V40 models help drive Volvo growth as brand ramps up for new XC90
Speaking to International Fleet World, Mr Visser said that for Q1, fleet volumes are up about 22% quarter over quarter for deliveries, adding that: ‘Also our total sales (which may include vehicles that haven’t been delivered yet) is up 29% and that for us, very much when you look at it model by model, shows that the “model year 14” models are really taking up and being accepted into the fleet market, particularly the 40 Series into the fleet market, both the V40 and the V40 Cross Country. So there is very much an upward trend from our point of view, which goes way beyond the positive industry trends.’
With the brand having seen strong demand in China last year – sales of Volvo cars there rose 46% in 2013, combating declines in the US to lift the company's overall sales – Mr Visser said that the country remains a target market for growth.
He commented: ‘Yes, we’re in fact growing pretty significantly in China with over 40% sales growth last year, so our volume is growing way beyond the size of the market place. But the fleet market in China is still very small, and is not at all comparable with Europe or even any of the European markets, so our volumes are very much driven by private sales, which is pretty much the entire market in China.’
Mr Visser also talked about Volvo’s commitment to growing sales in America this year following the dip in 2013, saying: ‘We have a new team in place, and we are offering new product in the US that we are launching as we speak. We currently sell approx 60,000 vehicles in the USA, but there could be scope to sell 100,000+ cars. The XC90 is going to be a keystone of that, and we have improved our leasing offers. The leasing market in the US is extremely important, around 45-50%, and we are now increasing in the leasing market. So it isn’t a silver bullet for growth in the US, it is quite tactical – the leasing, the offers, the new team and the product range will all be important. We are also investing more on targeted marketing. We think it will take some time to grow in the US and it will take time to change it, so we want to stabilise the market in 2014 and then really start growing in 2015.’
He added: ‘We also have other big markets where we’d like to see some progress – we’d like to grow in Germany where we have placed a new team and a new strategy, and also in the UK where we have clearly already made good progress. The V40 is very well accepted in the UK and we are slightly growing there so it is an important market for development. From a market point of view, it is predominately China–US focused, from a product point of view it is XC60, S60 and looking at opportunities for V40.’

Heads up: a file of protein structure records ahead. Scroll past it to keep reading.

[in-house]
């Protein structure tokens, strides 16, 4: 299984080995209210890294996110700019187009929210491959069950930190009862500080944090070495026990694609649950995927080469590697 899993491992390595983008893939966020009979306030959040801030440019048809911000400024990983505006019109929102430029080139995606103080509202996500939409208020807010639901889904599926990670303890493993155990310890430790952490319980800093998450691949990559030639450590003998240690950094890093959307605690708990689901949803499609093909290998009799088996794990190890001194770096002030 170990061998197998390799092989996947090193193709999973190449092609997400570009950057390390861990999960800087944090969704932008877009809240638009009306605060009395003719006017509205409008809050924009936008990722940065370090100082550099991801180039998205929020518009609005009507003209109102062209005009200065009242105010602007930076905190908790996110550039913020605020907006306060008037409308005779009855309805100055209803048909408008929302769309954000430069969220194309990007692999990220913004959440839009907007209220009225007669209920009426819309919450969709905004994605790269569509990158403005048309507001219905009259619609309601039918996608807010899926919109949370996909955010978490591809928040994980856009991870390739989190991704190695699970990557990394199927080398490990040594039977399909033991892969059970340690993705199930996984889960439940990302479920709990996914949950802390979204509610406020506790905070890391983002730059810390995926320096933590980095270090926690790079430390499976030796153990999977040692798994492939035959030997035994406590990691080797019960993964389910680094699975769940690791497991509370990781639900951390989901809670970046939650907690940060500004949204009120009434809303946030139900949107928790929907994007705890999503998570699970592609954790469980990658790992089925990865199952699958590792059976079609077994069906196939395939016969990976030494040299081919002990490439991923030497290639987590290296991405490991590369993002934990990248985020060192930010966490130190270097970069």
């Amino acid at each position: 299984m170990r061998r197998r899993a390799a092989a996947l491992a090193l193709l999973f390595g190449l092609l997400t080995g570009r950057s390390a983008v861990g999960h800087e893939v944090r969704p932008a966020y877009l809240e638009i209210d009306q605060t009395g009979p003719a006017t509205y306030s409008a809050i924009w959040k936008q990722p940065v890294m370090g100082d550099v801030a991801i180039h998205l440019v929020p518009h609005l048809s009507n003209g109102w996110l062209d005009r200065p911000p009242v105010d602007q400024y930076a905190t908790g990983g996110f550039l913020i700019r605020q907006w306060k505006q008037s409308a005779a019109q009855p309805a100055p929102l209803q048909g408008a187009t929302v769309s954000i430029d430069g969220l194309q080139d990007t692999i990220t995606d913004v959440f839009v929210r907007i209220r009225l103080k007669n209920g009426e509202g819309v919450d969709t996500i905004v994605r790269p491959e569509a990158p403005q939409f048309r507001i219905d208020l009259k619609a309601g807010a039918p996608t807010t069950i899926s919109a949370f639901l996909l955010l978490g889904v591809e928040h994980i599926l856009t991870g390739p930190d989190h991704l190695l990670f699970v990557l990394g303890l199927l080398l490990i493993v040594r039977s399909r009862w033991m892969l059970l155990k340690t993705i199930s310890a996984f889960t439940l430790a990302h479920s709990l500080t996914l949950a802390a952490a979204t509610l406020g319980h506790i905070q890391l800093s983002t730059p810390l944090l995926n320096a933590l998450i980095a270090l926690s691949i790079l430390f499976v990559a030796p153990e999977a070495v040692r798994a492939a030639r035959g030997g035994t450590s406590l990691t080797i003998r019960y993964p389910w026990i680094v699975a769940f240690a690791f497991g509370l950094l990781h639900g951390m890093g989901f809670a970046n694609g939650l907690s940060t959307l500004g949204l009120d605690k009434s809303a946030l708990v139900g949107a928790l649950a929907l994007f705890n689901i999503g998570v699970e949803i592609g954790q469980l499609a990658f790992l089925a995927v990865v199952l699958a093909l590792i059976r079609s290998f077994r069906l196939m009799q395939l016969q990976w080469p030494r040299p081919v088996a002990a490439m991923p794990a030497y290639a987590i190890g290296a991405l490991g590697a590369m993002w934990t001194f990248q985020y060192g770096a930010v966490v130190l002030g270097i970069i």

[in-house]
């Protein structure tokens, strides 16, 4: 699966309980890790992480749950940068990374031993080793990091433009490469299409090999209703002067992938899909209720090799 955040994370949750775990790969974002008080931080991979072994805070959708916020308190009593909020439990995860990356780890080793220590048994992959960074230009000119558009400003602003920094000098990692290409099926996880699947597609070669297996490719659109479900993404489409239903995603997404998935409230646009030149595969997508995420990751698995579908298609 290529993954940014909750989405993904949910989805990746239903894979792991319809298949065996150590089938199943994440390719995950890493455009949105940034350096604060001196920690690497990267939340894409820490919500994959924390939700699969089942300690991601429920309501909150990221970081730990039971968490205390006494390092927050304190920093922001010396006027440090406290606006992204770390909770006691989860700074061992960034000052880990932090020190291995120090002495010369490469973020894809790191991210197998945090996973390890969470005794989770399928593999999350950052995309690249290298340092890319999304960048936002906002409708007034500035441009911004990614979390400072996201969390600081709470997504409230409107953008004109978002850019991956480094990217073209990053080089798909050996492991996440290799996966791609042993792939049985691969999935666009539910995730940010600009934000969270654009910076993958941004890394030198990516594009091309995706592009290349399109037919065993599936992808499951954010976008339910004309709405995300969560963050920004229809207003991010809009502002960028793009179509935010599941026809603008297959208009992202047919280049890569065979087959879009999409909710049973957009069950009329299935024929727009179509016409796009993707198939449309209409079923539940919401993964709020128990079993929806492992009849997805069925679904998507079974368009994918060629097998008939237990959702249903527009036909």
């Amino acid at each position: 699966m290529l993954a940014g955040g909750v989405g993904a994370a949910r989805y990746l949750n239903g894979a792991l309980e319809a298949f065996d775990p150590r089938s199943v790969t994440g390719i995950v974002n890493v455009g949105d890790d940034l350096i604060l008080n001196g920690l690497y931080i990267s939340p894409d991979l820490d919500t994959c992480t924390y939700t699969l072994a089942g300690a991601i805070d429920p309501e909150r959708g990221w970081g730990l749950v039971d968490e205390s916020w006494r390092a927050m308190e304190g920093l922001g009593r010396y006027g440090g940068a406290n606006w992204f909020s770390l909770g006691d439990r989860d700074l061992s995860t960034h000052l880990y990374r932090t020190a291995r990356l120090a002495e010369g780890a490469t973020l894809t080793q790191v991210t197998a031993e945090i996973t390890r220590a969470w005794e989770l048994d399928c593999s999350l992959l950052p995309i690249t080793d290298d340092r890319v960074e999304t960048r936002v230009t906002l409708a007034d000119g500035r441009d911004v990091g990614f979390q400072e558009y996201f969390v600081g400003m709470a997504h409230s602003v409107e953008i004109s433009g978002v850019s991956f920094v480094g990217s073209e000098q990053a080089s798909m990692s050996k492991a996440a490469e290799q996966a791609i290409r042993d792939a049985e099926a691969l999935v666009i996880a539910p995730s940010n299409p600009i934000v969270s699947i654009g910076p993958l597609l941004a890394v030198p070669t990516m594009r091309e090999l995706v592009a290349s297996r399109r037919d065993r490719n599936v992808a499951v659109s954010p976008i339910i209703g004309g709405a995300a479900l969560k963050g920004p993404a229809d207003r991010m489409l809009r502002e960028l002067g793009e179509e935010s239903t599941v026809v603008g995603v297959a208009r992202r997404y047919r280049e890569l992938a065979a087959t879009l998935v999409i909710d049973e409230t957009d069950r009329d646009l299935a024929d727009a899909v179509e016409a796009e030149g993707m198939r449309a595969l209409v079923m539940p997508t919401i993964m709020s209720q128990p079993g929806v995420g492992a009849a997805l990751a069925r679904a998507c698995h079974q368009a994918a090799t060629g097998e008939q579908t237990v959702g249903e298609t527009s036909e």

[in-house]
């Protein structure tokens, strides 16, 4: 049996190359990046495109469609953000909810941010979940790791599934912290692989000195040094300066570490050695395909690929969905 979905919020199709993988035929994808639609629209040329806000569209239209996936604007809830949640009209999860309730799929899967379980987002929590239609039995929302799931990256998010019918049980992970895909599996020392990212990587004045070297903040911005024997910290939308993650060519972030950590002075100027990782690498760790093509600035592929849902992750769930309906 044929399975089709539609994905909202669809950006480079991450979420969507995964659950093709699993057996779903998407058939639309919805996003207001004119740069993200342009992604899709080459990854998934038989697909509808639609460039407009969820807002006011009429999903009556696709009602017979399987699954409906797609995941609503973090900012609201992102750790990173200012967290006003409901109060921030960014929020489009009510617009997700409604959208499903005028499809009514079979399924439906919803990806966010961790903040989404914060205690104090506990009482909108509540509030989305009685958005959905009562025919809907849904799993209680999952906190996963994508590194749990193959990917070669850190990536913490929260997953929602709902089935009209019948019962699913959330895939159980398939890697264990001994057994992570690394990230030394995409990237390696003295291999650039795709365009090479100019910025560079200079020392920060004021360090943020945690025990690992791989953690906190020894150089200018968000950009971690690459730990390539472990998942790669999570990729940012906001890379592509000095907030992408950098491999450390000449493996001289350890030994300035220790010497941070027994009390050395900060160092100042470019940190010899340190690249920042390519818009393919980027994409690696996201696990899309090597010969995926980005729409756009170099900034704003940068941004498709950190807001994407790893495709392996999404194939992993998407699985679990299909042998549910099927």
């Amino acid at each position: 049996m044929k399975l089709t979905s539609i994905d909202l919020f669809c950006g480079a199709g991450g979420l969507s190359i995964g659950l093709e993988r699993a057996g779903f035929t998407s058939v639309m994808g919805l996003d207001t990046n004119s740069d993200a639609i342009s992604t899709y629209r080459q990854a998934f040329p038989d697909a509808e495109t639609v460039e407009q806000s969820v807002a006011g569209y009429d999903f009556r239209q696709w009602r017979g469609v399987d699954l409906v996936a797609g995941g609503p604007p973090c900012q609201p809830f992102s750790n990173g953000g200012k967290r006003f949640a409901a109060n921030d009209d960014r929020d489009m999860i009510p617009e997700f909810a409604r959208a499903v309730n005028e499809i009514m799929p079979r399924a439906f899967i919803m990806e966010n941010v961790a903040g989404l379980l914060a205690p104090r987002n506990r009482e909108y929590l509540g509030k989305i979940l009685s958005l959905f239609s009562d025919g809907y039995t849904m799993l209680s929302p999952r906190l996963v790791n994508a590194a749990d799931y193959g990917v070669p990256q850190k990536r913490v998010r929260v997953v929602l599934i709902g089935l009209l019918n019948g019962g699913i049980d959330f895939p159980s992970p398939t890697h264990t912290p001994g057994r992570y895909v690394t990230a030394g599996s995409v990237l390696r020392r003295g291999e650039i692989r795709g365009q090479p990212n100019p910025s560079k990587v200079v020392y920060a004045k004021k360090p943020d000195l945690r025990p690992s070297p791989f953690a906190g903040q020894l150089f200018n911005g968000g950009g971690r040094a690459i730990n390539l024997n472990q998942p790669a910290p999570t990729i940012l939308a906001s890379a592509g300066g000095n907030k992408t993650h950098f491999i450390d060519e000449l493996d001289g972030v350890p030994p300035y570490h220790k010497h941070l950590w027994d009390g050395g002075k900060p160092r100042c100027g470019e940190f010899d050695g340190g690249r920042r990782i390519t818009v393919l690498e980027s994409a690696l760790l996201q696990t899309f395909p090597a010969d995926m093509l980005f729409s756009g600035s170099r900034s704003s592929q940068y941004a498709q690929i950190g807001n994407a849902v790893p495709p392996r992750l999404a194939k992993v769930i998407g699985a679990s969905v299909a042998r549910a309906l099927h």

Mr Visser also talked about the 2015 XC90 – which the brand started to reveal earlier this week – and where it sits in the model line-up, saying: ‘For us, it is our flagship – our premium car. It is replacing an iconic car so there is a lot of expectation. When we launched that car it redefined the segment and we want to do that again, so we have extremely high hopes. We are almost seeing it as a re-launch of the Volvo brand, which it will be in a lot of the markets, so we are pretty ambitious about it, and we think the car both from a design and a quality and innovation point of view sets quite a new standard.’
And as already announced, the new XC90 will also be Volvo’s first car with autonomous steering to avoid accidents as the brand looks to gain leadership in the field of autonomous driving.
Commenting on the reasons behind Volvo’s focus on this area, Mr Visser said: ‘According to our data, 30% of city traffic in Europe is people looking for a parking space, and people spend up to six hours a week in traffic jams. That is not what you can define as the “pleasure of driving”, which also for us is so important as a brand. So if these unpleasant moments of driving can be eliminated by Volvo in a consumer-friendly way, and obviously as we believe that it can fit with our safety focus, it becomes a very strategic tool.
‘For us it is a very strategic element that we are working on, and you will see far more in communications when we bring in the first phase with the XC90, but we believe that we will have concept cars with full autonomous driving in the marketplace by 2017 and that by 2019, we will have a fully commercialised product.’